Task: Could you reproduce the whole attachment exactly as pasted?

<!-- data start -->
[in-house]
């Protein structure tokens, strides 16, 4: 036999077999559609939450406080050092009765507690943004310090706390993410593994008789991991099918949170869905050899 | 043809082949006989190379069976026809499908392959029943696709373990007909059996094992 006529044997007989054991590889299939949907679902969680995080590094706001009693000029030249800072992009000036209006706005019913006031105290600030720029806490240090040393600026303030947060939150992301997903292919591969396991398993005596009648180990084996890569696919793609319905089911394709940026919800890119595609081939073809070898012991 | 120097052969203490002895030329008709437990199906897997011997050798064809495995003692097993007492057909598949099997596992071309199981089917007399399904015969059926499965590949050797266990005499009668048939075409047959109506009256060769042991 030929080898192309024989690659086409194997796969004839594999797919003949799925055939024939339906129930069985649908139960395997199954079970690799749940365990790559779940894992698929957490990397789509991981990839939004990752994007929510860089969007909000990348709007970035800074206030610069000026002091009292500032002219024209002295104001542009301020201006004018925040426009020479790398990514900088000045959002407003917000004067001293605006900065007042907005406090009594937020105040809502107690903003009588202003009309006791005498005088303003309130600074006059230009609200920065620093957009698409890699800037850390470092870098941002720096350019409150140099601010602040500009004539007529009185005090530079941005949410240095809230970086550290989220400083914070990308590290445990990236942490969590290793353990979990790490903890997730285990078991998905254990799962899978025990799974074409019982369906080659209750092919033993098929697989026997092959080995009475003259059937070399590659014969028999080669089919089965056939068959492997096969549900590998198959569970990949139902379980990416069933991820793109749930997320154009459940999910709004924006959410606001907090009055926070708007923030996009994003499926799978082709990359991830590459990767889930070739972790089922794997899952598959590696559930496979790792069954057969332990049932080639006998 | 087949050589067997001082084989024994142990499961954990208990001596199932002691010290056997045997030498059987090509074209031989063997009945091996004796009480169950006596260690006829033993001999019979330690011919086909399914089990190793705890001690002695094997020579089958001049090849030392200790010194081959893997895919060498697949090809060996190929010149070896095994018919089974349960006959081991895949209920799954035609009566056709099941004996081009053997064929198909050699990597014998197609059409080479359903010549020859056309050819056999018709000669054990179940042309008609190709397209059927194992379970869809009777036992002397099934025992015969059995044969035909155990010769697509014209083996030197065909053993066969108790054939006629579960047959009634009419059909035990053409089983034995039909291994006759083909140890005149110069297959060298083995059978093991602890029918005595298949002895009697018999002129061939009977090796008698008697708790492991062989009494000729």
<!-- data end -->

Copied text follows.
[in-house]
């Protein structure tokens, strides 16, 4: 036999077999559609939450406080050092009765507690943004310090706390993410593994008789991991099918949170869905050899 | 043809082949006989190379069976026809499908392959029943696709373990007909059996094992 006529044997007989054991590889299939949907679902969680995080590094706001009693000029030249800072992009000036209006706005019913006031105290600030720029806490240090040393600026303030947060939150992301997903292919591969396991398993005596009648180990084996890569696919793609319905089911394709940026919800890119595609081939073809070898012991 | 120097052969203490002895030329008709437990199906897997011997050798064809495995003692097993007492057909598949099997596992071309199981089917007399399904015969059926499965590949050797266990005499009668048939075409047959109506009256060769042991 030929080898192309024989690659086409194997796969004839594999797919003949799925055939024939339906129930069985649908139960395997199954079970690799749940365990790559779940894992698929957490990397789509991981990839939004990752994007929510860089969007909000990348709007970035800074206030610069000026002091009292500032002219024209002295104001542009301020201006004018925040426009020479790398990514900088000045959002407003917000004067001293605006900065007042907005406090009594937020105040809502107690903003009588202003009309006791005498005088303003309130600074006059230009609200920065620093957009698409890699800037850390470092870098941002720096350019409150140099601010602040500009004539007529009185005090530079941005949410240095809230970086550290989220400083914070990308590290445990990236942490969590290793353990979990790490903890997730285990078991998905254990799962899978025990799974074409019982369906080659209750092919033993098929697989026997092959080995009475003259059937070399590659014969028999080669089919089965056939068959492997096969549900590998198959569970990949139902379980990416069933991820793109749930997320154009459940999910709004924006959410606001907090009055926070708007923030996009994003499926799978082709990359991830590459990767889930070739972790089922794997899952598959590696559930496979790792069954057969332990049932080639006998 | 087949050589067997001082084989024994142990499961954990208990001596199932002691010290056997045997030498059987090509074209031989063997009945091996004796009480169950006596260690006829033993001999019979330690011919086909399914089990190793705890001690002695094997020579089958001049090849030392200790010194081959893997895919060498697949090809060996190929010149070896095994018919089974349960006959081991895949209920799954035609009566056709099941004996081009053997064929198909050699990597014998197609059409080479359903010549020859056309050819056999018709000669054990179940042309008609190709397209059927194992379970869809009777036992002397099934025992015969059995044969035909155990010769697509014209083996030197065909053993066969108790054939006629579960047959009634009419059909035990053409089983034995039909291994006759083909140890005149110069297959060298083995059978093991602890029918005595298949002895009697018999002129061939009977090796008698008697708790492991062989009494000729």